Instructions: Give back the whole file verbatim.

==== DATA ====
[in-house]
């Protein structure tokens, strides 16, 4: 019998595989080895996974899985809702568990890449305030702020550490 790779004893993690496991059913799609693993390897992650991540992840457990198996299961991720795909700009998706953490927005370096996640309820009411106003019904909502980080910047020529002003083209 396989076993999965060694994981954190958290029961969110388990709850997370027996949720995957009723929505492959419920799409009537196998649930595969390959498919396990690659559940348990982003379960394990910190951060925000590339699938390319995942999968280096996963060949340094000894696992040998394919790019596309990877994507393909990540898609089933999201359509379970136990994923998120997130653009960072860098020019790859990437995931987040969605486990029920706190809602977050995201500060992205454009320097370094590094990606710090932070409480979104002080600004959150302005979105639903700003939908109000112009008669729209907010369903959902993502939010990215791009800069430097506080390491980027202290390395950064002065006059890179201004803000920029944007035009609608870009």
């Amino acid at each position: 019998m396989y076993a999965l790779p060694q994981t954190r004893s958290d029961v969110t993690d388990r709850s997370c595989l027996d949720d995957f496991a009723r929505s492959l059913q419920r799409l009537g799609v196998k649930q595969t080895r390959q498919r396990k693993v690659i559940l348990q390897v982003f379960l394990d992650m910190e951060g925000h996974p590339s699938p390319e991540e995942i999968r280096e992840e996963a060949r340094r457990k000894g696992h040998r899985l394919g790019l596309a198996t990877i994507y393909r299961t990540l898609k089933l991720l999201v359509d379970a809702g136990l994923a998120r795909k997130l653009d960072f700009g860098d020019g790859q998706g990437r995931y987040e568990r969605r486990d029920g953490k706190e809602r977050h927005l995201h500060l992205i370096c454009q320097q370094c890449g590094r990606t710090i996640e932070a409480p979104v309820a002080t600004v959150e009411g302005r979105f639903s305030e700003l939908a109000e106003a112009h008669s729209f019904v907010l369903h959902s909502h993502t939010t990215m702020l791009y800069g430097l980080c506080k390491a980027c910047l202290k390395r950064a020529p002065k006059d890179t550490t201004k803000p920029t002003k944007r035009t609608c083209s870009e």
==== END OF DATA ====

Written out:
[in-house]
């Protein structure tokens, strides 16, 4: 019998595989080895996974899985809702568990890449305030702020550490 790779004893993690496991059913799609693993390897992650991540992840457990198996299961991720795909700009998706953490927005370096996640309820009411106003019904909502980080910047020529002003083209 396989076993999965060694994981954190958290029961969110388990709850997370027996949720995957009723929505492959419920799409009537196998649930595969390959498919396990690659559940348990982003379960394990910190951060925000590339699938390319995942999968280096996963060949340094000894696992040998394919790019596309990877994507393909990540898609089933999201359509379970136990994923998120997130653009960072860098020019790859990437995931987040969605486990029920706190809602977050995201500060992205454009320097370094590094990606710090932070409480979104002080600004959150302005979105639903700003939908109000112009008669729209907010369903959902993502939010990215791009800069430097506080390491980027202290390395950064002065006059890179201004803000920029944007035009609608870009």
């Amino acid at each position: 019998m396989y076993a999965l790779p060694q994981t954190r004893s958290d029961v969110t993690d388990r709850s997370c595989l027996d949720d995957f496991a009723r929505s492959l059913q419920r799409l009537g799609v196998k649930q595969t080895r390959q498919r396990k693993v690659i559940l348990q390897v982003f379960l394990d992650m910190e951060g925000h996974p590339s699938p390319e991540e995942i999968r280096e992840e996963a060949r340094r457990k000894g696992h040998r899985l394919g790019l596309a198996t990877i994507y393909r299961t990540l898609k089933l991720l999201v359509d379970a809702g136990l994923a998120r795909k997130l653009d960072f700009g860098d020019g790859q998706g990437r995931y987040e568990r969605r486990d029920g953490k706190e809602r977050h927005l995201h500060l992205i370096c454009q320097q370094c890449g590094r990606t710090i996640e932070a409480p979104v309820a002080t600004v959150e009411g302005r979105f639903s305030e700003l939908a109000e106003a112009h008669s729209f019904v907010l369903h959902s909502h993502t939010t990215m702020l791009y800069g430097l980080c506080k390491a980027c910047l202290k390395r950064a020529p002065k006059d890179t550490t201004k803000p920029t002003k944007r035009t609608c083209s870009e």